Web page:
Workers’ Compensation: What are the “Eligibility Requirements”?

To be eligible for Workers’ Compensation, a worker’s injury must arise out of and in the course of the employment. The Division of Risk Management oversees this decision process. If the injury is deemed compensable in nature, the injured worker is entitled to the full benefits of Workers’ Compensation. When medical treatment is warranted, the treatment is fully governed by the State of New Jersey, through our medical management facility, Horizon Casualty Services, Inc. If the injury results in lost time from work, the employee could receive monetary benefits through Workers’ Compensation, as well. The benefit is based on 70% of the employee’s base salary at the time the injury occurred. However, compensation cannot exceed the rate that is allotted for the year in question. Pursuant to medical findings which support an accredited record of permanent disability, monetary awards could be granted, as well. The amount of the award is based on the percentage of disability related to the injured body part(s) in question.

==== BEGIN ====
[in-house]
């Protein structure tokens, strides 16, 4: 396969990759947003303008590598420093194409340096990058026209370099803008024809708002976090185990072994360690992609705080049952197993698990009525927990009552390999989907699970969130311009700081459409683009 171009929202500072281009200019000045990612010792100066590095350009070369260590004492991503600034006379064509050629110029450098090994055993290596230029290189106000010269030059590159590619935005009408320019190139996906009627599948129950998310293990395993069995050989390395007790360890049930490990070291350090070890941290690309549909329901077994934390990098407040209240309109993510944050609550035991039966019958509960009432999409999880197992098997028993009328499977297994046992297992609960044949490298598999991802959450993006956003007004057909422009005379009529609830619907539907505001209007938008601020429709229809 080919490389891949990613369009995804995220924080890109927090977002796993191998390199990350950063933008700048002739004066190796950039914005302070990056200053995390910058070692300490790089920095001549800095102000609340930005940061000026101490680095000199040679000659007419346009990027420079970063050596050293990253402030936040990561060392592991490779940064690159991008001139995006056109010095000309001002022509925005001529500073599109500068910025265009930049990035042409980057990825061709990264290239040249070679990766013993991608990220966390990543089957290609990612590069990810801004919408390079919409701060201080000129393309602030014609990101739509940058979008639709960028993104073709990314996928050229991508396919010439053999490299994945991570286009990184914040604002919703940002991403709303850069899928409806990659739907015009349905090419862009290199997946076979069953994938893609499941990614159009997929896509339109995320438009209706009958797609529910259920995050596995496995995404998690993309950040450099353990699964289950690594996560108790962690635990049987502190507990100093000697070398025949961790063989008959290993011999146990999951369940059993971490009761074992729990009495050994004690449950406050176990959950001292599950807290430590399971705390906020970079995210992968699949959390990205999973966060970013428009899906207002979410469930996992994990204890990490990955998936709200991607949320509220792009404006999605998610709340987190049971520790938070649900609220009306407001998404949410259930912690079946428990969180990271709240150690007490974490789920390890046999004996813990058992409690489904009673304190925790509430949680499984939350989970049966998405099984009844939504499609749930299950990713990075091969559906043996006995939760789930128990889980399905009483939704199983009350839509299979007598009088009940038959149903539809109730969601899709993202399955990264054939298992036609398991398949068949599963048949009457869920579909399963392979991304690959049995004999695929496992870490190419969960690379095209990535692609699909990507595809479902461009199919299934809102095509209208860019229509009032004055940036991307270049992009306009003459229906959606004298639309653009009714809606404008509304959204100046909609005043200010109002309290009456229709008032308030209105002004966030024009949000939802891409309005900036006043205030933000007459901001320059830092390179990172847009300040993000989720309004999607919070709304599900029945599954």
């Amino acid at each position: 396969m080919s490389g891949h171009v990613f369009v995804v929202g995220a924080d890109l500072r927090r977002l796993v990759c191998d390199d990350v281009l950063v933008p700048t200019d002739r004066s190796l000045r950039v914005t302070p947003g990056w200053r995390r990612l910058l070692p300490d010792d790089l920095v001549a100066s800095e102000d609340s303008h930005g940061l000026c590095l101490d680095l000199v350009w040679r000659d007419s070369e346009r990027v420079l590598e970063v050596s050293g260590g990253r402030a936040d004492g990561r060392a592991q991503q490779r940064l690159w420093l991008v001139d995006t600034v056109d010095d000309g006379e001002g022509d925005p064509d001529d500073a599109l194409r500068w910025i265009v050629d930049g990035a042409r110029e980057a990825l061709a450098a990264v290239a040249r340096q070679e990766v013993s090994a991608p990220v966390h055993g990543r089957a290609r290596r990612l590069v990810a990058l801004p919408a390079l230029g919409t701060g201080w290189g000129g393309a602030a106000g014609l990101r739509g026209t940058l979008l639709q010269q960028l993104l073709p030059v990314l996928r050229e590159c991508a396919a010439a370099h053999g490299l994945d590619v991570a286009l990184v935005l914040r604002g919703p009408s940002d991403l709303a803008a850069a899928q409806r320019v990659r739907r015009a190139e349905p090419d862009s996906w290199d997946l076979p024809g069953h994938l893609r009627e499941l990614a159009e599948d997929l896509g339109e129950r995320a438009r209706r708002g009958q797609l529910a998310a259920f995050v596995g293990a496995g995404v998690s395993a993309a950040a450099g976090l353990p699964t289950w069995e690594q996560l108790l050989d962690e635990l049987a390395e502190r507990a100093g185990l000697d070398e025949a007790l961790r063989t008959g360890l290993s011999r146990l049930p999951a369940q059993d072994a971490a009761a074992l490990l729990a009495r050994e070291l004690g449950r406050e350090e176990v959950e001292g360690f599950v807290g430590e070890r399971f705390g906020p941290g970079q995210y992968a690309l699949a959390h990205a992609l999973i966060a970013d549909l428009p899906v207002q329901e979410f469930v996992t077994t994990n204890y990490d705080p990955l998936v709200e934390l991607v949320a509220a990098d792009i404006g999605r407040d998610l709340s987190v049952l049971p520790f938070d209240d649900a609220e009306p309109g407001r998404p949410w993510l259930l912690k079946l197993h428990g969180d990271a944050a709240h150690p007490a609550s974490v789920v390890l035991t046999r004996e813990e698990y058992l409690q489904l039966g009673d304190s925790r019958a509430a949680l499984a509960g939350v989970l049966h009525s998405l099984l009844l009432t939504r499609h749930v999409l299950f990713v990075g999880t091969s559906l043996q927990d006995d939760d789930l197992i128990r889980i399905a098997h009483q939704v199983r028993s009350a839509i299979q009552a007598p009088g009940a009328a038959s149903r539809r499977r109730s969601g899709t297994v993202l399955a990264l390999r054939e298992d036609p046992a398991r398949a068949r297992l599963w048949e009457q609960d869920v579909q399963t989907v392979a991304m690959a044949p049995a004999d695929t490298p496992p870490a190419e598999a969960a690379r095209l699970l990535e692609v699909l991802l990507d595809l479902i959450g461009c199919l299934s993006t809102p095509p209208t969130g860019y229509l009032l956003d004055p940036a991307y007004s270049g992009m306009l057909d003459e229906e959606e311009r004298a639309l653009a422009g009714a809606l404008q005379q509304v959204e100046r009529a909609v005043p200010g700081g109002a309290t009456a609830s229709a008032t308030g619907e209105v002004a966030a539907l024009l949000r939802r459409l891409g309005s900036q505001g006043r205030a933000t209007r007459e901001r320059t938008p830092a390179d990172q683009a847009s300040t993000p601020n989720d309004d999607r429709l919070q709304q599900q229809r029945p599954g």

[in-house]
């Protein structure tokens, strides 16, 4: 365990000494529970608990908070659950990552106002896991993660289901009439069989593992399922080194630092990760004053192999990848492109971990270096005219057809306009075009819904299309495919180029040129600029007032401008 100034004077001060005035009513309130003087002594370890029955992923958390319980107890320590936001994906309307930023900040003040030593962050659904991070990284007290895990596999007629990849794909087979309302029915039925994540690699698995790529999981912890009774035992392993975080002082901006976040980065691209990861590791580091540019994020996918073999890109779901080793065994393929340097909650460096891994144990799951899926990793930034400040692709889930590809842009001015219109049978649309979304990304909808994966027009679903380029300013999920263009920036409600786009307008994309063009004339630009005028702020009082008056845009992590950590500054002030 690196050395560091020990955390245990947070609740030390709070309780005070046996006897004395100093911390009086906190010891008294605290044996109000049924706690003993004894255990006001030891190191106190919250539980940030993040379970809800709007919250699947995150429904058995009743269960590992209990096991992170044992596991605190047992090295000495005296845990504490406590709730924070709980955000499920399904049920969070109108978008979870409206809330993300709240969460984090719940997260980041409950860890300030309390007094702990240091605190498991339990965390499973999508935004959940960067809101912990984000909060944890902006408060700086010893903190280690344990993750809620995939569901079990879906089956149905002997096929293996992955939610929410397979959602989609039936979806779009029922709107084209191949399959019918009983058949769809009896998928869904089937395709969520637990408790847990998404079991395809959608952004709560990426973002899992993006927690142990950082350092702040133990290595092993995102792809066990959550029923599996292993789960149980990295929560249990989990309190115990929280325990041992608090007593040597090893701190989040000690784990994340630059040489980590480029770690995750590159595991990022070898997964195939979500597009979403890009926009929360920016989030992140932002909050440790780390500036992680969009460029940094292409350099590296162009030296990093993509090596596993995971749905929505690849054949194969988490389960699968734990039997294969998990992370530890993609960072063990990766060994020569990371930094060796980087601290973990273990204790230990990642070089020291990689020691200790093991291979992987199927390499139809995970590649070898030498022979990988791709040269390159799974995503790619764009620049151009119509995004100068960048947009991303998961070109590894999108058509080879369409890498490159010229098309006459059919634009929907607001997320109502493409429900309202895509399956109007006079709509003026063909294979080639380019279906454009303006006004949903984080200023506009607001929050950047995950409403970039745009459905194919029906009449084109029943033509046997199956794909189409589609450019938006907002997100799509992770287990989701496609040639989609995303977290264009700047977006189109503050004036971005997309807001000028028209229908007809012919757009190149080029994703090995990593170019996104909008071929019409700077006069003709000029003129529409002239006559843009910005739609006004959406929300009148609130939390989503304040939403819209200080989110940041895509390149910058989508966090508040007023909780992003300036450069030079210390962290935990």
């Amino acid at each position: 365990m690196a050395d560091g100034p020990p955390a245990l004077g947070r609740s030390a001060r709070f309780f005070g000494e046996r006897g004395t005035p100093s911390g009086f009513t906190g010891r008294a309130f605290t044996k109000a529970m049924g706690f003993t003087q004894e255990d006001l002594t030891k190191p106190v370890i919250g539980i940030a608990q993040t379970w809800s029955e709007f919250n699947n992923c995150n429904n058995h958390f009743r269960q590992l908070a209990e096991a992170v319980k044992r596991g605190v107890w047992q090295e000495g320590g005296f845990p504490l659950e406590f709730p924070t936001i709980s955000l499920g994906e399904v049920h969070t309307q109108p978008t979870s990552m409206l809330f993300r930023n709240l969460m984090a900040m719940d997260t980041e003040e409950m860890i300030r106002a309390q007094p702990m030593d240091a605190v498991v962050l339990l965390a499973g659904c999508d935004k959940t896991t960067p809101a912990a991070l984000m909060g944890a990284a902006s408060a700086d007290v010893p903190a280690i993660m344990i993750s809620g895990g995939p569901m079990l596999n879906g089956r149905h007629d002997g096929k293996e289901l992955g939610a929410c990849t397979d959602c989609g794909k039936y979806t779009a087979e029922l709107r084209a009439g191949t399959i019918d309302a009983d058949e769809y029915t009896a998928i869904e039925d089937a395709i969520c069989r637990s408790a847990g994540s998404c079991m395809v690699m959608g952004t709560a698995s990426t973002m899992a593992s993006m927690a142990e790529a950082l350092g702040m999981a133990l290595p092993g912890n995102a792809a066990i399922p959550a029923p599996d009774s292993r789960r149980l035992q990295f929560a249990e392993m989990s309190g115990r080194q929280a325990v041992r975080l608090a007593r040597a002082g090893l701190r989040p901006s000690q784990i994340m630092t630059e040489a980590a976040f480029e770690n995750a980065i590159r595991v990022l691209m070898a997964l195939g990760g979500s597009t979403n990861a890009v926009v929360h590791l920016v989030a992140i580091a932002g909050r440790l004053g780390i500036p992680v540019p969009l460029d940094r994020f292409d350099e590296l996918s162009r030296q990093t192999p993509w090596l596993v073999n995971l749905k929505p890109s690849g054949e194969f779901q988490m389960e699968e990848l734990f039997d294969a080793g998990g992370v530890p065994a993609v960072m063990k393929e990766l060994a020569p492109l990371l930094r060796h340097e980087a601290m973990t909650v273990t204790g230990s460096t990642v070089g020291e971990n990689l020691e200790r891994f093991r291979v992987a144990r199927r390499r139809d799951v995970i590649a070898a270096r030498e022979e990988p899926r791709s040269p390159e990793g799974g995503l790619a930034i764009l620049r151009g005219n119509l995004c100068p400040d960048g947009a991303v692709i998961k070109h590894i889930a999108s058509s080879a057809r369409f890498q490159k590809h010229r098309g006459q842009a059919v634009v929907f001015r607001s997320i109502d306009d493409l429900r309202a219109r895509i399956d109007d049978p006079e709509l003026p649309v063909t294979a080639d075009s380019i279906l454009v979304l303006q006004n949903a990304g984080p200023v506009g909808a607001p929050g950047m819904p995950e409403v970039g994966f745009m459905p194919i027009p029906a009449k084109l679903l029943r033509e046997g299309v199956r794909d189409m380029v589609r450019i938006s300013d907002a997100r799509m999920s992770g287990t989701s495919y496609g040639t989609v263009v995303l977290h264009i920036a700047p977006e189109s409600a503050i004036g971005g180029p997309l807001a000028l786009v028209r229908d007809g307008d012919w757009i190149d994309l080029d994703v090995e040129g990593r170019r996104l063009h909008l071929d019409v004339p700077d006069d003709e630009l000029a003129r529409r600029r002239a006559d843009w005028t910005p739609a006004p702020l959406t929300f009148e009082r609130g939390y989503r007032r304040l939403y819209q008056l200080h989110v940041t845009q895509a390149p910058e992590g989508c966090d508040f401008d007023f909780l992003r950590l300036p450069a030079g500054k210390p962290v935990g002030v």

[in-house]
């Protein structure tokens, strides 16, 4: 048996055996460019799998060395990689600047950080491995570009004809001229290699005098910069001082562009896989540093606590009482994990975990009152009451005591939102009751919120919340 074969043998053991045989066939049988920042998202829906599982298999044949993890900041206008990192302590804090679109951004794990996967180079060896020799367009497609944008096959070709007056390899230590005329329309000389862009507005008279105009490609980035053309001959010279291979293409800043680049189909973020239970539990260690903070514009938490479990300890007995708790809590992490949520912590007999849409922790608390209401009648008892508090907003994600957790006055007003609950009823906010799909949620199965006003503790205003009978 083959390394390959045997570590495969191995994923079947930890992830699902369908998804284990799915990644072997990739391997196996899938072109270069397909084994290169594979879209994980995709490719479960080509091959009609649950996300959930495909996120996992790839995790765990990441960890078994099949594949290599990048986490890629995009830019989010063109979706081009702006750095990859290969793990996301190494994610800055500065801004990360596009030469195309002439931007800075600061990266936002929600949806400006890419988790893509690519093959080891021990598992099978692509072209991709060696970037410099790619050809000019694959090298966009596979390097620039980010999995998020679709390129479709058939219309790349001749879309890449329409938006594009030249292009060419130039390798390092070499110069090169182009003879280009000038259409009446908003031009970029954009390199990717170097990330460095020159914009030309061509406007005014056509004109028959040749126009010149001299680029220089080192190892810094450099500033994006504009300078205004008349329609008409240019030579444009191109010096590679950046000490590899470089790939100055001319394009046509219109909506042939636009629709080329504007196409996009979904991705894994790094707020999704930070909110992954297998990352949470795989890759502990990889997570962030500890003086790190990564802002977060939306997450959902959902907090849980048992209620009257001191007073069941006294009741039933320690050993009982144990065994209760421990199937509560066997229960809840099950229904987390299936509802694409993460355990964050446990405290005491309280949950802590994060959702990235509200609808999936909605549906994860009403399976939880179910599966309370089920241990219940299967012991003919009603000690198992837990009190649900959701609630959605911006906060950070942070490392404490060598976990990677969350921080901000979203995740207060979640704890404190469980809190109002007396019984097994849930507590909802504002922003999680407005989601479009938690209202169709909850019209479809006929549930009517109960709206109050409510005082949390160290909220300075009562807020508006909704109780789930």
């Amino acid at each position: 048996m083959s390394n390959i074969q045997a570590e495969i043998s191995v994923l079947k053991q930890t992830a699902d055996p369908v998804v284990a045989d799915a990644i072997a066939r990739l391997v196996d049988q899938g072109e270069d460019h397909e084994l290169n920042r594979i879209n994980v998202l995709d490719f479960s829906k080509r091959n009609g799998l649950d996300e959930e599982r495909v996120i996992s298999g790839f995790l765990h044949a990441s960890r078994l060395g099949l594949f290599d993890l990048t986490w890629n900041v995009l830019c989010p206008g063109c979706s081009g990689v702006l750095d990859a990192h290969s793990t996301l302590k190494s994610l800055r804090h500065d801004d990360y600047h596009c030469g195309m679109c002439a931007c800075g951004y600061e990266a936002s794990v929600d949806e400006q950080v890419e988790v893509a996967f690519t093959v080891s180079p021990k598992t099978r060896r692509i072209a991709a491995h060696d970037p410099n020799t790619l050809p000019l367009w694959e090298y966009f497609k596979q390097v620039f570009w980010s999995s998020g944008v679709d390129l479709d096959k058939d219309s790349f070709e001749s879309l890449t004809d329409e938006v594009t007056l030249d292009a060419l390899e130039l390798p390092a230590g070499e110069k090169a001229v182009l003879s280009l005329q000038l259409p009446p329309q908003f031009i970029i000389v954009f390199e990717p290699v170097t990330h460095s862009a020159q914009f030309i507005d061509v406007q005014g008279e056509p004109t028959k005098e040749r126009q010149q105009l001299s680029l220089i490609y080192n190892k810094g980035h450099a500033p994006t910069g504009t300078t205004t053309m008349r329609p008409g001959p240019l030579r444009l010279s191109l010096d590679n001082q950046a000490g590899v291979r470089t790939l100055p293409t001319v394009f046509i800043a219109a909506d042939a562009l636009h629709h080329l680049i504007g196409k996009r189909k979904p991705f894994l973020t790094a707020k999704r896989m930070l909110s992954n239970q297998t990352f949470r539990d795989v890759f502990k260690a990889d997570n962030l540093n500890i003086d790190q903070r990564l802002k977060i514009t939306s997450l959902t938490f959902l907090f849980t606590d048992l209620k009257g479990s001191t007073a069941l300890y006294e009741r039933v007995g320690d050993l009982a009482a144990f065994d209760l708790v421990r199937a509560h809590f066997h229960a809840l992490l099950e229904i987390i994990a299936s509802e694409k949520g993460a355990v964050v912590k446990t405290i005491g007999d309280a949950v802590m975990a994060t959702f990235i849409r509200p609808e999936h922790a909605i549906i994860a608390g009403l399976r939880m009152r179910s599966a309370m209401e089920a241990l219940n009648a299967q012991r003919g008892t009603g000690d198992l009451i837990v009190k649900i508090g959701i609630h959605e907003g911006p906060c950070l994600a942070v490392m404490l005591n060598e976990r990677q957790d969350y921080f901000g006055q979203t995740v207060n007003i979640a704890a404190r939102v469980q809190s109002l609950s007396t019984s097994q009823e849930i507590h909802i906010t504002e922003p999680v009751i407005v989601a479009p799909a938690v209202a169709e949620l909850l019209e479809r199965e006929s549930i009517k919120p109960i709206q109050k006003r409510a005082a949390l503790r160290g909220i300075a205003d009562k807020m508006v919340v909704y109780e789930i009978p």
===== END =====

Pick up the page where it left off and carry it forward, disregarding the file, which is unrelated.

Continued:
What is a “Work-Related” Injury?

In determining if a reported injury is covered under Workers’ Compensation, one must first determine if the injury is a direct result of the employee’s employment. The cause for injury must fall under the guidelines pursuant to N.J.S.A. 34:15-1 et. seq. A work-related injury is an injury which occurs out of and in the course of State employment. “In the course of employment” is defined as when employees are at their place of work, during the hours that they are expected to be there and engaged in doing the task that they were employed to do. This does not necessarily mean that the employee would have to be at the employer’s office or premises at the time. The employee could be traveling to or from appointments or doing work at other places designated by the employer. Overtime is included in the equation, as well. In order to be compensable, the accident must result in bodily injury. No compensation is payable for property damage which is the result of the accident. The injury for which a compensable claim is made must be the proximate result of the accident the employee sustained. If there is no such causal relationship, then the employee may not recover benefits.

What are the reporting time line/requirements for Workers’ Compensation?

Under the Workers’ Compensation Statute (N.J.S.A. 34:15-17), unless the employer shall have actual knowledge of the occurrence of the injury, or unless the employee, or someone on their behalf, or some of the dependents, or someone on their behalf, shall give notice thereof to the employer within fourteen (14) days of the occurrence of the injury, then no compensation shall be due until such notice is given or knowledge obtained.